THE WEEK before Marks & Spencer proudly announced the first high-street range of T-shirts and socks made with Fairtrade-certified cotton, accidents at three Bangladeshi factories producing garments for western firms left hundreds of workers dead or injured. The incidents went unreported in the British press. Campaigners estimate that since 1990 more than 350 people have been killed and 2,500 injured in similar incidents in Bangladeshi garment factories.
It was a grim reminder of the high price of cheap goods. In the global economy, the acts of consuming and producing are separated by ever-increasing distance and time. Behind the supermarkets, replenished overnight with the cornucopia of fresh food and the other products that construct our daily life, lies an intricate network of supply chains stretching back invisibly to every part of the world. But these links don't just transmit goods. When the supermarkets do promotions or boast of 'everyday low prices', the pressures ripple back through the middlemen down the length of the line. It takes periodic pickets of Parliament by British farmers, or French smallholders strewing cauliflowers or manure over the Champs Elysees, to call attention to the harshness of life at the end of the chain, where there's nowhere else for the pressures to go.
Sometimes, as in the Bangladeshi garment trade, the harshness is a matter of life and death. It is the same with coffee.
By value, this is one of the five most important commodities traded in the international economy. Its price is quoted on exchanges in New York and London. There are just four main buyers of the crop: Kraft, Nestle, Procter & Gamble and Sara Lee. But the beans are grown by 15 million poor farmers working smallholdings around the world 70 per cent of the world's coffee is grown on farms of less than 25 acres.
The world's coffee-producing zones coincide with a map of extreme poverty. So what happens when the price of coffee falls, as it did with the collapse of the International Coffee Agreement in 1989, and again in 2001, when overproduction meant that prices to producers tumbled, in real terms, to a 100-year low?
The answer is that people die. If they don't die, they grub up the coffee bushes, take their children out of school and join the exodus to city shanty towns and slums, says Harriet Lamb, director of the Fairtrade Foundation.
When coffee goes off the boil, whole countries suffer 60 per cent of Ethiopia's foreign earnings come from coffee. Nicaragua is similarly dependent.
The idea of fair trade comes from various sources in the Netherlands and Germany, as well as the UK. One strand derives from the old Greater London Council, where activists wanted to use its buying power to develop a counterweight to the unfair trading system.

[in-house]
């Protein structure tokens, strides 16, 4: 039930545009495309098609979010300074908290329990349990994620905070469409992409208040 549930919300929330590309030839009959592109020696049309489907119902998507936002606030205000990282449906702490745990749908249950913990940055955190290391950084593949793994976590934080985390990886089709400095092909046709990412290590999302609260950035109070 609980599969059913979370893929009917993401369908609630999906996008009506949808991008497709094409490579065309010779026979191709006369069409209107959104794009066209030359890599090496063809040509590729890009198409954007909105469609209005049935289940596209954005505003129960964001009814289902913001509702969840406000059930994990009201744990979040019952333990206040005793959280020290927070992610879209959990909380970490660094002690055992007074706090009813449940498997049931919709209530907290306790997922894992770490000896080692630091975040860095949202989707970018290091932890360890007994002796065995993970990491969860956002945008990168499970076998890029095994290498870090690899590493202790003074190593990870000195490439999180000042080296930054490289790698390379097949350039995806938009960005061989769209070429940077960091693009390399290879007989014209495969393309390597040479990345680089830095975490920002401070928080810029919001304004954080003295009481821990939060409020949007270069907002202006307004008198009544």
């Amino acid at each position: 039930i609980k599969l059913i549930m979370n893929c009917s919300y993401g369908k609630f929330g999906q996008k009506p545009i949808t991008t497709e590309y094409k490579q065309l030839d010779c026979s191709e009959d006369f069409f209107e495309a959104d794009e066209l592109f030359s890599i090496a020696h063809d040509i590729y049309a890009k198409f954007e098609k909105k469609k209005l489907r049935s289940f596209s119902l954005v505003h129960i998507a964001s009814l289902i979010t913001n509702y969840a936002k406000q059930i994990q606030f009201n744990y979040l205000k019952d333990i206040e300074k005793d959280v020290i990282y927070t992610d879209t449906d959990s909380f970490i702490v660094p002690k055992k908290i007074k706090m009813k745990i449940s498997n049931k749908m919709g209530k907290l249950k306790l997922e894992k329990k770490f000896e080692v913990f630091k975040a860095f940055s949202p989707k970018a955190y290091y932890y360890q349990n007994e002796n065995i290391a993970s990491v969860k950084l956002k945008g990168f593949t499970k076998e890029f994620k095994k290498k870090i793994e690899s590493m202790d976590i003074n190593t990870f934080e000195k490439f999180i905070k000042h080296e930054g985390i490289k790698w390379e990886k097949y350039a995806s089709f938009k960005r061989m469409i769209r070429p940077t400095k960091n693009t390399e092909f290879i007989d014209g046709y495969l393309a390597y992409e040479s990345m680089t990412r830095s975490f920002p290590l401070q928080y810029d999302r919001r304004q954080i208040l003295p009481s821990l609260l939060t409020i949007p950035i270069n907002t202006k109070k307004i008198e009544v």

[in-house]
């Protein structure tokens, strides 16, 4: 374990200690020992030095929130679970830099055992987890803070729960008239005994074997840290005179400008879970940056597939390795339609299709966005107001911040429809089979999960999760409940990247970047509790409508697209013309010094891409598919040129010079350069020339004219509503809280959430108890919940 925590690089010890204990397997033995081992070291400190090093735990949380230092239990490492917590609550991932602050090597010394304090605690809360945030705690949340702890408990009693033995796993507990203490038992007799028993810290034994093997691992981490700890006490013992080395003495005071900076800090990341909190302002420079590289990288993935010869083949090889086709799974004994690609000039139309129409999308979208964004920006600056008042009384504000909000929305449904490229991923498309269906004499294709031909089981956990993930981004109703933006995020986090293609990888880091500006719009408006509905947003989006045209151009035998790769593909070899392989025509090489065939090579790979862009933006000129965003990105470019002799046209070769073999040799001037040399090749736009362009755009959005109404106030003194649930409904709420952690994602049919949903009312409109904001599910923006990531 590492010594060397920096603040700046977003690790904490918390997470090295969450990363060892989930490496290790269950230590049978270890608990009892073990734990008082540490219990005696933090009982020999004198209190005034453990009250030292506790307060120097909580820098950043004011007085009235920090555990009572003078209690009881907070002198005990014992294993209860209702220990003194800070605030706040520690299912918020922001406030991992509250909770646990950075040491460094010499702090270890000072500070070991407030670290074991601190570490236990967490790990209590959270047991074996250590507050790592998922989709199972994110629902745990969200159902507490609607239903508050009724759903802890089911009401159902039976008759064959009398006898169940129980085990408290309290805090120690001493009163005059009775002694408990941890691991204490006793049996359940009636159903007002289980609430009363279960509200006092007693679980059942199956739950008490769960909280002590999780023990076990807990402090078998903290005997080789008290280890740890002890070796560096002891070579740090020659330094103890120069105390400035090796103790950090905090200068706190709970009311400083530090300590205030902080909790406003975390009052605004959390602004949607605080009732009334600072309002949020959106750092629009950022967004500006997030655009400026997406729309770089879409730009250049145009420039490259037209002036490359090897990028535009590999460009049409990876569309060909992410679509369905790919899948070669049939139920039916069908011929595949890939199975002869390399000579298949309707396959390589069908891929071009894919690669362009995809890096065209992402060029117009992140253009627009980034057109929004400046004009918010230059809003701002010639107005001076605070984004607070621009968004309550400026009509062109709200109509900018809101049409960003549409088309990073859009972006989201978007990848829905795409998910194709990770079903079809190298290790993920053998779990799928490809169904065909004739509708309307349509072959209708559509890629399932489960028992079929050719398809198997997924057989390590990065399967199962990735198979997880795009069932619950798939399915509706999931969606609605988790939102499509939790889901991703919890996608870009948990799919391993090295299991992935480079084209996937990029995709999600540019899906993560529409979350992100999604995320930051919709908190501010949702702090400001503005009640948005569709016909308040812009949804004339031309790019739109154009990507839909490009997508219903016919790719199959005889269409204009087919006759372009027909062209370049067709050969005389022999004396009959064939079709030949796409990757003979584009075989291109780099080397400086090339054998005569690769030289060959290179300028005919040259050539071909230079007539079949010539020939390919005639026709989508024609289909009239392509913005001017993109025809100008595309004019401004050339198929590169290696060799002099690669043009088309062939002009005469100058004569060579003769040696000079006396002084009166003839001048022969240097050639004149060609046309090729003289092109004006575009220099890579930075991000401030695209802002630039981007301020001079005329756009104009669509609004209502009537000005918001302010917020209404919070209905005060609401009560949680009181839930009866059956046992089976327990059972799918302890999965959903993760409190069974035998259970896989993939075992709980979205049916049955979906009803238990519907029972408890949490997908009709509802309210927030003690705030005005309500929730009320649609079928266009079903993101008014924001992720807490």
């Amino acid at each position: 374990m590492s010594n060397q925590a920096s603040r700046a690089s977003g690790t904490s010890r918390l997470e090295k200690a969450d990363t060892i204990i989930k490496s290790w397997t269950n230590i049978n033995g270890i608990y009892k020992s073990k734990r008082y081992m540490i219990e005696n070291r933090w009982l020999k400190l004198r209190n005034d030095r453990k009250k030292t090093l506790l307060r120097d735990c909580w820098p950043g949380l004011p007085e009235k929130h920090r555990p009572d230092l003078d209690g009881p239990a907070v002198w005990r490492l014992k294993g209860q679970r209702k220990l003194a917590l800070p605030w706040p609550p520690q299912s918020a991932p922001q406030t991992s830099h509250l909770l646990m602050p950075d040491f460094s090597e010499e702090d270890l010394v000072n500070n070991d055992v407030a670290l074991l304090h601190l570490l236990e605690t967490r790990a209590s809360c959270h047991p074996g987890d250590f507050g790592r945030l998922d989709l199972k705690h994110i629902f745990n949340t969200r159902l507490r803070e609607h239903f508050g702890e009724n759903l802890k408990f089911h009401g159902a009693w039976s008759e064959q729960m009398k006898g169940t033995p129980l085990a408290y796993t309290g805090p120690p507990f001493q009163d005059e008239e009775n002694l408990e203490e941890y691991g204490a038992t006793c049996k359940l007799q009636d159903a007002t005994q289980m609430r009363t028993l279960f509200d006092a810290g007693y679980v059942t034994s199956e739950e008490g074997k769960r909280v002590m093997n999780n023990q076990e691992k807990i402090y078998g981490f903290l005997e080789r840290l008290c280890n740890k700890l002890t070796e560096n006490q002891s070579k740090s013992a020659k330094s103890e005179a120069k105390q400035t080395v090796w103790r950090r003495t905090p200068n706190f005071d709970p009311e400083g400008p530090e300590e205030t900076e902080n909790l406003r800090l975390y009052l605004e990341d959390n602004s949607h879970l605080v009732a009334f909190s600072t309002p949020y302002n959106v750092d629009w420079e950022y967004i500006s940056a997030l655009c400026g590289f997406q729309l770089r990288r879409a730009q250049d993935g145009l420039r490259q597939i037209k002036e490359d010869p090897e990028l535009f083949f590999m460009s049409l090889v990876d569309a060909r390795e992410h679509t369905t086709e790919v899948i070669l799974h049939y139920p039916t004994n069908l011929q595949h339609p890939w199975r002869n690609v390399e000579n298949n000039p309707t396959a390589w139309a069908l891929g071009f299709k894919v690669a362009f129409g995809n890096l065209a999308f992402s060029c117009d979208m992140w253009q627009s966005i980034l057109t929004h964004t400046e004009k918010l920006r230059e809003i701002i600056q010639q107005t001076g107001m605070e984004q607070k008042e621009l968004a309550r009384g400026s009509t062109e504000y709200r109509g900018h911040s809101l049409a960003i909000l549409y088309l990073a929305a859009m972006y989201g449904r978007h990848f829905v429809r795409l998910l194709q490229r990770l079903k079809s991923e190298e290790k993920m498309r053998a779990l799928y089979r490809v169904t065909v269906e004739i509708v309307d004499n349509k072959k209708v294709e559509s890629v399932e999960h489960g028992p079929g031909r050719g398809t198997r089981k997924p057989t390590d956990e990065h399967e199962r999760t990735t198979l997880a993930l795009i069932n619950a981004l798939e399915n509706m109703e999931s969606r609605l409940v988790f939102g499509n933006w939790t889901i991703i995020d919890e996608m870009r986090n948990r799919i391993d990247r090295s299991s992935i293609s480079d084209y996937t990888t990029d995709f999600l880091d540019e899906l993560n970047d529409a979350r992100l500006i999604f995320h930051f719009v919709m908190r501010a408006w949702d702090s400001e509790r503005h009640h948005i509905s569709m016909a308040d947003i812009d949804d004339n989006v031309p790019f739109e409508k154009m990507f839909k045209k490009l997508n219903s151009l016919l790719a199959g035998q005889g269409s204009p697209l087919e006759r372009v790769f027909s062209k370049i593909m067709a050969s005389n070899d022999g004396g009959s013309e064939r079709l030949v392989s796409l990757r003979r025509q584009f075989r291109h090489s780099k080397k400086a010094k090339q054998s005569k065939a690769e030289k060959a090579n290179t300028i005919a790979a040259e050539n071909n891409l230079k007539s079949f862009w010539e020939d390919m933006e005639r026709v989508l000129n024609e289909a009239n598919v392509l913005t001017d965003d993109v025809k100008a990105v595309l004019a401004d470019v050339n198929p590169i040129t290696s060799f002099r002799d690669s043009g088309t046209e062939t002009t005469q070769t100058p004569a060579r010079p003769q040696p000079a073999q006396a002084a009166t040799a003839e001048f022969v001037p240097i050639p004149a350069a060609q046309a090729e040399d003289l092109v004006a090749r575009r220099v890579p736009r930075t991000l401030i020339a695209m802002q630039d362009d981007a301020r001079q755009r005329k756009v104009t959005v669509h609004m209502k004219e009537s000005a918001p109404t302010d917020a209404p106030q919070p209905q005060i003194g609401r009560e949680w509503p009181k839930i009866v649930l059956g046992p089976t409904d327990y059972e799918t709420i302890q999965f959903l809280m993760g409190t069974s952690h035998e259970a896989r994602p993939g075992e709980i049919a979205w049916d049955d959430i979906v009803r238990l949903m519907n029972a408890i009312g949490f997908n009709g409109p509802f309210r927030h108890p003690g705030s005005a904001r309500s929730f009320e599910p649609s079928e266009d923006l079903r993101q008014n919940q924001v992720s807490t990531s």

Michael Barratt Brown, a pioneer of the movement, says former colonies depended on a single product, which they had to export to survive. Then the World Bank encouraged other countries to plant the same cash crops to pay the interest on their debts. As a result of increasing surpluses, despite growing demand, the price of these staples fell for two decades or more.
On the ground, that meant that while brokers, manufacturers and - most of all - supermarkets profited, the growers were trapped ever more firmly in poverty. The pattern is the same across many crops grown in poorer countries.
A good example is chocolate. In West Africa, where 70 per cent of the world's cocoa-bean crop is grown, grinding poverty is endemic. Some farms were run with child slaves, the US State Department found in 2001. Child labour is still widespread, with hundreds of thousands of children doing hazardous farm jobs instead of attending school.
For several countries in the Caribbean, bananas are another key crop. In 1999, prices plunged to historic lows, while under World Trade Organisation rules, growers faced losing access to their European markets. In Dominica, the number of banana producers fell from 11,000 to 700. With nothing to replace farming, unemployment soared, the social fabric began to fall apart. Gangs formed, guns and drugs proliferated and crime rocketed.
In all these cases, it has taken a reforging of the links between the ends of the supply chain to start to break the vicious circle. The key, says Barratt Brown, whose alternative trading company, Twin, helped to launch Cafedirect in 1988, was discovering that consumer power could be harnessed to producer power. The move of fair trade from charity purchase to the supermarket shelves was critical, enabling significant quantities of the raw material to be bought at fixed, above-market prices. In turn, that allowed more producers to plan ahead, and invest in quality and sustainable methods - with some left over to put back into the community.
As important as anything, agree Lamb and Barratt Brown, is the sense of empowerment that fair trade gives: equipped with a computer to look up prices on world exchanges, a coffee or banana growing co-op is no longer a group of marginalised dirt farmers but small-scale international businessmen with choices and links to the consumer.
Neither Lamb nor Barratt Brown exaggerates the gains. 'We're just on the starting blocks,' says Lamb. But if the problem is huge, there is evidence that, within its limits, fair trade works, bringing more benefits, including intangible ones such as cultural revival, than even its champions expected. People don't have to wait for governments, human beings people don't have to be prisoners of markets. They can move them.
'The need is as great as ever,' adds Barratt Brown. 'But it gives hope. It's worth fighting for.'
The Observer, 12 March 2006